Water Resources Engineering (WRE) connects engineering hydrology and hydraulics with global, economic, environmental, and societal issues. Our student Salvatore DiPietro makes this connection here…

On January, 31 2013, the USA Today reported its “Killer Storms, tornadoes hit South, Midwest” article online. The news relates to the WRE domain of hydrology and the specific issue of the occurrence of violent storms and recovery from it. It is reported that a large cold front moved in, creating violent storms and multiple tornadoes over a two-day period. These violent storms affected around six states, mainly hitting Georgia and Tennessee the hardest. Over twenty tornadoes were reported over these two days, causing three deaths, thousands without power, and destroying many buildings. Based on my education in Environmental Resources Engineering (ERE), the news story is accurately reporting on a WRE issue. Extreme violent storms are becoming more frequent due to climate change. The fallout out from these storms can be flooding, deaths, and economic burdens. Today’s engineers need to design infrastructure that can handle these extreme events. The National Severe Storms Laboratory reports that about “1,200 tornadoes hit the US yearly.” After reflection of this article, it would have been nice to have seen the monetary implications of the storm. This would have supported the economic and societal issues brought out by the storm.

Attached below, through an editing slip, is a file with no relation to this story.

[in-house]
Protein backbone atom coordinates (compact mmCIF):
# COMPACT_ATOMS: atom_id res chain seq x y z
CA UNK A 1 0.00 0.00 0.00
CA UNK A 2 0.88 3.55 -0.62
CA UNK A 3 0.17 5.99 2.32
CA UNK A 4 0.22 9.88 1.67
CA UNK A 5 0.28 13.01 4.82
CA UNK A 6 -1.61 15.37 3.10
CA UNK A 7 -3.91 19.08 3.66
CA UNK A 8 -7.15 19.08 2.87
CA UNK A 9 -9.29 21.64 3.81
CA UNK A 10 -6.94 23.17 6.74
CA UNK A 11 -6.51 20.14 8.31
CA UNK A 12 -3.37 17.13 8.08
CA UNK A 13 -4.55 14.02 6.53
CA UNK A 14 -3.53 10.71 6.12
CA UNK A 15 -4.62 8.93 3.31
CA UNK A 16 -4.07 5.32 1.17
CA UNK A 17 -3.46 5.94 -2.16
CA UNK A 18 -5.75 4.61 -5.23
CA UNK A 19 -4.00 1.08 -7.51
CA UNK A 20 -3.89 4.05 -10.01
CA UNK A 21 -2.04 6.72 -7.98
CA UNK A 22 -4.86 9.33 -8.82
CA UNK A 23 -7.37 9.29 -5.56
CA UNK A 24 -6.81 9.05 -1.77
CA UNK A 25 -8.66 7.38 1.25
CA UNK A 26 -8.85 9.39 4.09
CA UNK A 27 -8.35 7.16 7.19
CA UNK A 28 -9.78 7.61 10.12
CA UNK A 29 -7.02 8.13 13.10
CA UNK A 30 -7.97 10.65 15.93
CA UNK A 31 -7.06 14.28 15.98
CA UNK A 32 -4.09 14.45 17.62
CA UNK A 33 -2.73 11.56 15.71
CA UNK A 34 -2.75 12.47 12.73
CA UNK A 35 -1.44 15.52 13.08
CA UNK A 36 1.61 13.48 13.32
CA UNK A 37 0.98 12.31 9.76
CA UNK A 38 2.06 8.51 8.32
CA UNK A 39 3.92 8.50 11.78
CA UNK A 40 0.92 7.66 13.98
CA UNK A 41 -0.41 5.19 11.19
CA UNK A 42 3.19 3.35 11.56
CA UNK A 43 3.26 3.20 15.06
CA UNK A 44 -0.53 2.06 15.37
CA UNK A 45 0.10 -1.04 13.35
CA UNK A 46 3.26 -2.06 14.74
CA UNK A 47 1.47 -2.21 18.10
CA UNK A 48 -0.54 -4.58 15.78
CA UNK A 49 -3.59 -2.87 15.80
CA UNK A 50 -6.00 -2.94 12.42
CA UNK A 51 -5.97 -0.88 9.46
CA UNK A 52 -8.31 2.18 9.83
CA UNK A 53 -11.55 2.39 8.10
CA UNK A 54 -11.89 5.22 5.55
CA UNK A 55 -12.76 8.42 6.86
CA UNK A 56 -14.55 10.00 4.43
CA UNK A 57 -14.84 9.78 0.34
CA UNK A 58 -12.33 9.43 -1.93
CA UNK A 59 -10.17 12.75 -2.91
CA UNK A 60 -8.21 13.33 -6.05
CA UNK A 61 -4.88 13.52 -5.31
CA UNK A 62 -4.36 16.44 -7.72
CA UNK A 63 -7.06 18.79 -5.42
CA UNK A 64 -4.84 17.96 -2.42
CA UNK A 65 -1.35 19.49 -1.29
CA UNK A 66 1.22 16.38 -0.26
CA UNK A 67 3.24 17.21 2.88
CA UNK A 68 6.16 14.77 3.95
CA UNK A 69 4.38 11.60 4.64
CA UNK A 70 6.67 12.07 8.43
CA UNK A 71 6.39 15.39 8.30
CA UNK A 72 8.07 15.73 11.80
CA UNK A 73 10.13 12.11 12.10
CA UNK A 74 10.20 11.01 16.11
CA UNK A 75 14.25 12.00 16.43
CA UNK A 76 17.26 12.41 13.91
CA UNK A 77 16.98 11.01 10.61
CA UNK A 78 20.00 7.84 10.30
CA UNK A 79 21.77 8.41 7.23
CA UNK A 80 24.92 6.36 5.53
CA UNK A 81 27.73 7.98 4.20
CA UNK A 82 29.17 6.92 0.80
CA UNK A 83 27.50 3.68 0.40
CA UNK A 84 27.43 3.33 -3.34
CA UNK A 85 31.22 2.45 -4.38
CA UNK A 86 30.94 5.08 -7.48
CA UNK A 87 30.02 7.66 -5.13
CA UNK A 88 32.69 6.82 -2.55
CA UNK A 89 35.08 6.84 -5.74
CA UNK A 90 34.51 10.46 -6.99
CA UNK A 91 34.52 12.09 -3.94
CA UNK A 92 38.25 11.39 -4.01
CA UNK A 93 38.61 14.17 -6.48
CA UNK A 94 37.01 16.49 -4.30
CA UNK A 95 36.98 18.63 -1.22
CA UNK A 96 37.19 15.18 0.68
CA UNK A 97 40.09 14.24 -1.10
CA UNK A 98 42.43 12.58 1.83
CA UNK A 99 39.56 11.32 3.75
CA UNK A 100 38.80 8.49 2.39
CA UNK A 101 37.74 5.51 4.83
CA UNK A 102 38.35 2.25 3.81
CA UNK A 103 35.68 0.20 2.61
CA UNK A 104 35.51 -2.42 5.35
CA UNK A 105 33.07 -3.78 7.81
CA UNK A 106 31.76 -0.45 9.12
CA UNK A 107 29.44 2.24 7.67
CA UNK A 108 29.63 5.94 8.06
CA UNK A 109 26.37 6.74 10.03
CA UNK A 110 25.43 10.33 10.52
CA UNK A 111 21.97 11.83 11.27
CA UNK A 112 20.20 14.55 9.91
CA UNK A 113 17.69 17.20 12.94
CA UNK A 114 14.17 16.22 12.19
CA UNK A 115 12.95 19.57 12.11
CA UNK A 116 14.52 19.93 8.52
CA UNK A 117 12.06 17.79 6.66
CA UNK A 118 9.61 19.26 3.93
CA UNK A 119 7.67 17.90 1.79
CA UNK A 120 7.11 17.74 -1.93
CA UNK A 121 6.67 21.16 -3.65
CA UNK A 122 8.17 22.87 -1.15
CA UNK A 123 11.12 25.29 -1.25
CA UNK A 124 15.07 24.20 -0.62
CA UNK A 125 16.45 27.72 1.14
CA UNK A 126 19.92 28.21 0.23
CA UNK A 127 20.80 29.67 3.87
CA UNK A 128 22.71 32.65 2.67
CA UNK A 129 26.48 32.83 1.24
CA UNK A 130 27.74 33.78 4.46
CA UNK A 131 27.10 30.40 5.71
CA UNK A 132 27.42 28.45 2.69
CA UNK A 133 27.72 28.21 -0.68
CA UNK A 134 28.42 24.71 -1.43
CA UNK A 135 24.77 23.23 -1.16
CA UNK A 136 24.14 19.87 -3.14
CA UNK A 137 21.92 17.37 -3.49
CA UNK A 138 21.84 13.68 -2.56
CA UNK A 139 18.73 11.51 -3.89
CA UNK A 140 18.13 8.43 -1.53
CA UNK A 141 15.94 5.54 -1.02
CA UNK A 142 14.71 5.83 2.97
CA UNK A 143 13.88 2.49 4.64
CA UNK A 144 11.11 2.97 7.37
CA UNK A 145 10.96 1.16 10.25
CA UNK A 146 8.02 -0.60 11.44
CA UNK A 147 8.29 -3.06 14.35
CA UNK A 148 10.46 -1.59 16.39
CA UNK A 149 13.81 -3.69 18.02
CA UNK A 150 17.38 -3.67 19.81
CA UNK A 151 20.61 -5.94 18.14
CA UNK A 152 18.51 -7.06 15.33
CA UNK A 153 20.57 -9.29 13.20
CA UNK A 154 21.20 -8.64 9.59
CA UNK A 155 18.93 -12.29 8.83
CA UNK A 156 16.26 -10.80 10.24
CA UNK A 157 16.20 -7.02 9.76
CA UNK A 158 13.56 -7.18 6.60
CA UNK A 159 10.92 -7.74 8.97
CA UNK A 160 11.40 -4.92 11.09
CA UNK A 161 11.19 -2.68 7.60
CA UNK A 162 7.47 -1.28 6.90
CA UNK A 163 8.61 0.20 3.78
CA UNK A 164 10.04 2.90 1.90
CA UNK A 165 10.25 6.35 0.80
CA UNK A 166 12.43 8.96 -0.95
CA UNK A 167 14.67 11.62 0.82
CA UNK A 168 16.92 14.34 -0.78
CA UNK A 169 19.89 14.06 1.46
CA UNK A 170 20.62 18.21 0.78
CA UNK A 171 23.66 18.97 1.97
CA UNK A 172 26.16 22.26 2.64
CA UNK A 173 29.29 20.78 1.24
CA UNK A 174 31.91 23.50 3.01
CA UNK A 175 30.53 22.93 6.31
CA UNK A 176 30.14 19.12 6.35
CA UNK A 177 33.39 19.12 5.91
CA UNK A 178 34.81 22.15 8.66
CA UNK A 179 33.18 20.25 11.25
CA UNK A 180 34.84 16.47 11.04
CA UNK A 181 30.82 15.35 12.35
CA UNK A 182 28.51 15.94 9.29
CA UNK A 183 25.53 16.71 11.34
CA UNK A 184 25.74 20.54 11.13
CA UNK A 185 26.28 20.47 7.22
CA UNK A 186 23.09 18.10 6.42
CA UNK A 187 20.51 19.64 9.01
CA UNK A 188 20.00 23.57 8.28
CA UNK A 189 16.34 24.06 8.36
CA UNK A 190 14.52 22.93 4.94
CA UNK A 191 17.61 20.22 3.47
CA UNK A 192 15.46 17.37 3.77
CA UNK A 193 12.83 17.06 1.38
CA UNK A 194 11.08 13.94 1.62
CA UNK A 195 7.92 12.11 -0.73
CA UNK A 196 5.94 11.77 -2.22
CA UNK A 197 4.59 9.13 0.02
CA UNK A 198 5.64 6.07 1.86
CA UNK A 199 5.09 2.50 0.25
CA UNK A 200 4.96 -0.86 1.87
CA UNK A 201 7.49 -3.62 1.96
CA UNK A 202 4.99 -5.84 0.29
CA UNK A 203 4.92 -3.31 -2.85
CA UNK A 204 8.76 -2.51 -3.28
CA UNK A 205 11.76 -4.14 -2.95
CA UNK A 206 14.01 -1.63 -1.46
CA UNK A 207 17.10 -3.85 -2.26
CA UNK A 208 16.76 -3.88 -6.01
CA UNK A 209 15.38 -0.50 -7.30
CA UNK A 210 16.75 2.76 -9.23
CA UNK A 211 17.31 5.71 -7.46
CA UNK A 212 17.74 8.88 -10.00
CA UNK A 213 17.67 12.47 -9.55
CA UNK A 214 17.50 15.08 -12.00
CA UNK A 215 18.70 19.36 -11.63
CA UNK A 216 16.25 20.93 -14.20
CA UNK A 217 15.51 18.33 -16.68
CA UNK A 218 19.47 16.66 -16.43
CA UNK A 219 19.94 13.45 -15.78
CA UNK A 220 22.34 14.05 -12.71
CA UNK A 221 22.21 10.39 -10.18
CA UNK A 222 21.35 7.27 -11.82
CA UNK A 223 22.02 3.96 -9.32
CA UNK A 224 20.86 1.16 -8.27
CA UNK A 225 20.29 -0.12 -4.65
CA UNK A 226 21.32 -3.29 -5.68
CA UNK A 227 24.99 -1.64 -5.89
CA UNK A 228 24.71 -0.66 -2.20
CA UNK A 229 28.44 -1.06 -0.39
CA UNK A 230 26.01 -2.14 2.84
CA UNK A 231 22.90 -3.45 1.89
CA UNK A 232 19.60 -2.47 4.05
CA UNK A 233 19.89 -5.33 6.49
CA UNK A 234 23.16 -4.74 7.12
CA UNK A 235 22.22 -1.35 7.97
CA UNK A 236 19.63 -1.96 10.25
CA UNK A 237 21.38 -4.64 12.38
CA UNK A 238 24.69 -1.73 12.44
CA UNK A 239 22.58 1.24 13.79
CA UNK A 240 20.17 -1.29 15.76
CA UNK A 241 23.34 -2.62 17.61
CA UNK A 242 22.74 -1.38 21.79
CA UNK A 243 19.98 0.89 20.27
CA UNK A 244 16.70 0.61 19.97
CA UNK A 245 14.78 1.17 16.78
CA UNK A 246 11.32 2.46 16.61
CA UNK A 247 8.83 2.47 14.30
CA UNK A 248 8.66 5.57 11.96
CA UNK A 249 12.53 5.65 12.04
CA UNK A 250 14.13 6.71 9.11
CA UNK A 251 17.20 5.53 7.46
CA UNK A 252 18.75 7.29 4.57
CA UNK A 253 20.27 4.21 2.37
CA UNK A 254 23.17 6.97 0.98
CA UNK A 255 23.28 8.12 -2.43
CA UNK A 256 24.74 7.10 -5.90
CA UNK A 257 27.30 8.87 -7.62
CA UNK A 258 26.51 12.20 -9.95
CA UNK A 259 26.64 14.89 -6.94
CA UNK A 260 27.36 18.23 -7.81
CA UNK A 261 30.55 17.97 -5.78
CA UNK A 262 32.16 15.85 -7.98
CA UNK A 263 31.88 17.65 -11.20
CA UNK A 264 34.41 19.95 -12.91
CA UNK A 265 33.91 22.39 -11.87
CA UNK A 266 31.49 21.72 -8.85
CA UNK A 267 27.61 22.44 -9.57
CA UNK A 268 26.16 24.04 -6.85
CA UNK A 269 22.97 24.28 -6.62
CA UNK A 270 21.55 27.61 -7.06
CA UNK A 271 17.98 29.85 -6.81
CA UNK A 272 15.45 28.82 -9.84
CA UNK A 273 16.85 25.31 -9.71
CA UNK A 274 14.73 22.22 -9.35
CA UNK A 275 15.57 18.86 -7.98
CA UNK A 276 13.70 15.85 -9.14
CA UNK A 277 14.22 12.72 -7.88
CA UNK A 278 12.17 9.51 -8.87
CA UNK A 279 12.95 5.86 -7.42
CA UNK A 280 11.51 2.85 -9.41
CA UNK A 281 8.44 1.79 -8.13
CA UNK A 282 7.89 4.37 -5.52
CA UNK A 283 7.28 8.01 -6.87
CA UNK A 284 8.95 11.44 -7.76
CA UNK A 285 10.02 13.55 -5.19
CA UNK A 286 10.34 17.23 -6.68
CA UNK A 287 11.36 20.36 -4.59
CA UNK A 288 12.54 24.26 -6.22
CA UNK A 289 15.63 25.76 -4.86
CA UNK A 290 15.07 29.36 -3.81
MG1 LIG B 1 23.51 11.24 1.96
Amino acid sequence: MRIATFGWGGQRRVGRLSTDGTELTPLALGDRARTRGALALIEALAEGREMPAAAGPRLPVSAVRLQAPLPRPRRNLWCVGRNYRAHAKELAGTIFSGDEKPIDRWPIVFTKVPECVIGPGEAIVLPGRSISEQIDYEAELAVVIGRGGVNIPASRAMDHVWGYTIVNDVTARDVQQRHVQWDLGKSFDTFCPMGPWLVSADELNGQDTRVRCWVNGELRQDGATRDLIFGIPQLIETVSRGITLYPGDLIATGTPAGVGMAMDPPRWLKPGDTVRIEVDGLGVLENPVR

The occurrence of the extreme storms with tornadoes is something that is uncontrollable. Depending on the scale of the storm, they can have serious economic and societal issues on the local and national levels. The economic issues are clear, these violent storms cause a tremendous amount of damage to not only homes, but businesses and municipal systems. This can lead to completely wiping out the local economy. I found a relationship between extreme weather and the economy in a report done by Accuweather. Accuweather reports “The yearly economic cost of the weather was found to be $485 billion, plus or minus $240 billion.” The cause-effect between extreme storms is as follows-extreme rain, wind, flooding, and possibly tornadoes and destroy many homes and businesses. The societal impact includes family’s homes being completely knocked down, leaving their memories and belongings behind and attempting to relocate.

Figure 1: A man in Georgia looking through debris for a lost dog.


Figure 2: A family in Georgia trying to help relatives clean up.

Images provided by USA Today



Copeland, Larry. “Killer Storms, Tornadoes Hit South, Midwest.” USA Today. Gannett, 31 Jan. 2013. Web. 09 Feb. 2013.

“NOAA National Severe Storms Laboratory.” NSSL: Severe Weather 101: Tornadoes. NOAA, 2013. Web. 09 Feb. 2013.

“United States.” AccuWeather. N.p., 29 June 2011. Web. 09 Feb. 2013.